For years, OCAP and others advocating for people getting the Special Diet have dealt with situations where welfare offices tried to overrule the medical decisions of health care providers. We have always been able to prevail in these situations because it would be massively improper for social services staff, untrained in health or medical science, to rule on medical matters. These memos, however, sanction and codify such an abuse and, now that this improper conduct has the green light, it is being left to the local regimes to take things a good way further than even the memos indicate. Over the last weeks, the OCAP office has been flooded with calls from people being denied the Special Diet. Toronto welfare and ODSP offices are interpreting their new instructions with an arrogance and audacity that knows no bounds.

We are dealing with situations where people go to see a family doctor they have gone to for years, who does blood tests on them and prescribes less than the maximum amount. When they take in the forms, they are told to go to another doctor. Conversely, people who see doctors they have not regularly visited are rejected on the basis that they are ‘doctor shopping.’ We are even seeing situations where people who were recently approved for the Special Diet are being told the rules have changed and the previously accepted application is now rejected.

It should be noted that all of these situations are being brought to the attention of the senior management of Social Services and to the ‘progressive’ Chair of the City Council Committee responsible for welfare matters, Janet Davis. Almost none of the abuses are being overturned. A vital social benefit is being gutted on the basis of two memos and a covert operation of denial that has been given a discreet and approving nod by Queen’s Park and City Hall.

The desperation and anger produced by the attack on the Special Diet has already seen people coming forward to fight it. As before in this campaign, the lead has been given by a mobilization from Toronto’s Somali community. When the systematic denial of the Special Diet began to take affect, hundreds of people descended on the head office of Social Services at Metro Hall. A delegation of people affected also confronted the Council members who sit on the Community Development and Recreation Committee. OCAP also turned out people hit by this cutback to challenge and disrupt a lavish fundraiser for the Ontario Liberal Party. It is clear, however, that we are dealing with a determined effort to destroy the Special Diet. To defend it successfully, we will need wide ranging and serious support from labour and community allies. Moreover, the defensive struggle on the Special Diet must go over to a united and large-scale campaign to raise social assistance rates and restore them to, at least, the level they were at before the Harris cuts. No such campaign can be built successfully unless it is linked to an overall mobilization to defend public services in the face of municipal and provincial attack.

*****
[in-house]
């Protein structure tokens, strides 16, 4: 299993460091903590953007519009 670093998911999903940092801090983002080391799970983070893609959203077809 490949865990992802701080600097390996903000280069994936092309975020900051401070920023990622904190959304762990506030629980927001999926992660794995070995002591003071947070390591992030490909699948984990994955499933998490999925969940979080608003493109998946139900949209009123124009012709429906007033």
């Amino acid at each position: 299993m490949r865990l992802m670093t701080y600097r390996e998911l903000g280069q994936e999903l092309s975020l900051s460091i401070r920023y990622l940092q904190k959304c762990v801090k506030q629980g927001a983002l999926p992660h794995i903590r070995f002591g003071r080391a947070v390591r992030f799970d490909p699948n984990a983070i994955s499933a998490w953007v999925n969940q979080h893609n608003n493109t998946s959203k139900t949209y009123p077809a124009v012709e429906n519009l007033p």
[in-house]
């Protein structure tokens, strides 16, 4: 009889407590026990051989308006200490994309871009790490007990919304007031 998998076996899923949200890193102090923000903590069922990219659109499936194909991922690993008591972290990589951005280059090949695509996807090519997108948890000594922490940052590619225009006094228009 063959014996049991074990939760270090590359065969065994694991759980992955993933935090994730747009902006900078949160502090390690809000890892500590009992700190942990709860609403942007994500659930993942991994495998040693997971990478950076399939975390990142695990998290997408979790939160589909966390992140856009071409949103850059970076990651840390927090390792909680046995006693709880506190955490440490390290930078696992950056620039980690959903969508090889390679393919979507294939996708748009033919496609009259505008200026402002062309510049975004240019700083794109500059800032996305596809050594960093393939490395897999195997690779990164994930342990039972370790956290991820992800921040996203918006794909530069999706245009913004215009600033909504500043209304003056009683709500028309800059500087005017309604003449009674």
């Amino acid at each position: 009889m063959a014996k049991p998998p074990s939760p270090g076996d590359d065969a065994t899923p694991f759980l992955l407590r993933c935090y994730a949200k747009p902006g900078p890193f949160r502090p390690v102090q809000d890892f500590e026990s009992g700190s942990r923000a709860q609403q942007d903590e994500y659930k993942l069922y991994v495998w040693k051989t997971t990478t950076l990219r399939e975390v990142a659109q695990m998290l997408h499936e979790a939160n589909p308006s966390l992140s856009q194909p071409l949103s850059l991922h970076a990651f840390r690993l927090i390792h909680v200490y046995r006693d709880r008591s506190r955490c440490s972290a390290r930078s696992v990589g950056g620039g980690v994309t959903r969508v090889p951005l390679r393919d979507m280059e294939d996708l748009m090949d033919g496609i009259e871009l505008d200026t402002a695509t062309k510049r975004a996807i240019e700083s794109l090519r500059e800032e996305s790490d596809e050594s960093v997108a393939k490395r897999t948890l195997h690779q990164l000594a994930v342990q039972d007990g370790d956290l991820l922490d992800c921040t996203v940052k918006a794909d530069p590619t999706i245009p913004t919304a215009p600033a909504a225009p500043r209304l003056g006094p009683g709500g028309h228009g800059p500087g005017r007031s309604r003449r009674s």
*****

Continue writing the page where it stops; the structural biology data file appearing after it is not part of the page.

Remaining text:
OCAP Actions

There are three specific initiatives that OCAP is asking people to support. On Tuesday, March 23, we are asking people who back the right to access to the Special Diet to contact the Minister of Community and Social Services at (416) 325-5225 or madeleine.meilleur@ontario.ca and Janet Davis, Chair of the Council Committee responsible for Social Services in Toronto at (416) 392-4035 councillor_davis@toronto.ca. Tell them you support the following demands:

  • Restore Social Assistance rates to the 1993 level;
  • Don’t eliminate or reduce the Special Diet;
  • Repudiate the Provincial memos and instruct welfare and disability offices that they are not to rule on the validity of medical diagnoses. Toronto City Council must register its opposition to this new policy by the Province AND inform its own social services offices that they are to disregard such improper instructions and stop making medical judgements they have no ability to make.

Secondly, on, Friday, April 9, at 6:00pm, at the Parkdale Activity and Recreation Centre, 1499 Queen Street West, OCAP will hold a public meeting to present testimony from people affected by the denial of the Special Diet and to map out a plan to defend the benefit and fight to raise the rates. Please help build this meeting and come out to show your support.

Finally, on April 15, OCAP is holding a march and rally on the Provincial Government to take forward this fight. It will demand a 40% increase in Social Assistance Rates, full access to the Special Diet and will call for a common front in Ontario to defend public services. Please go to your unions and community organizations and ask that this action be endorsed and that contingents be organized to join it.

The attack on the Special Diet is ugly and is hurting some of the poorest and most desperate people in this City and Province. But, sadly, it is only one of the first of a series of attacks that we will be facing in the months ahead. Leave it up those in economic and political power and it will be workers and poor people who will pay for the crisis of capitalism. At every point, we have to mobilize and struggle to send the bill for a broken system back to those who own and operate it. •

Liisa Schofield is a documentary filmmaker, an anti-poverty activist and an activist for Palestinian rights. She is also the Volunteer and Programming Coordinator at OPIRG Toronto.

John Clarke is a writer and retired organizer for the Ontario Coalition Against Poverty (OCAP). Follow his tweets at @JohnClarke and blog at johnclarkeblog.com.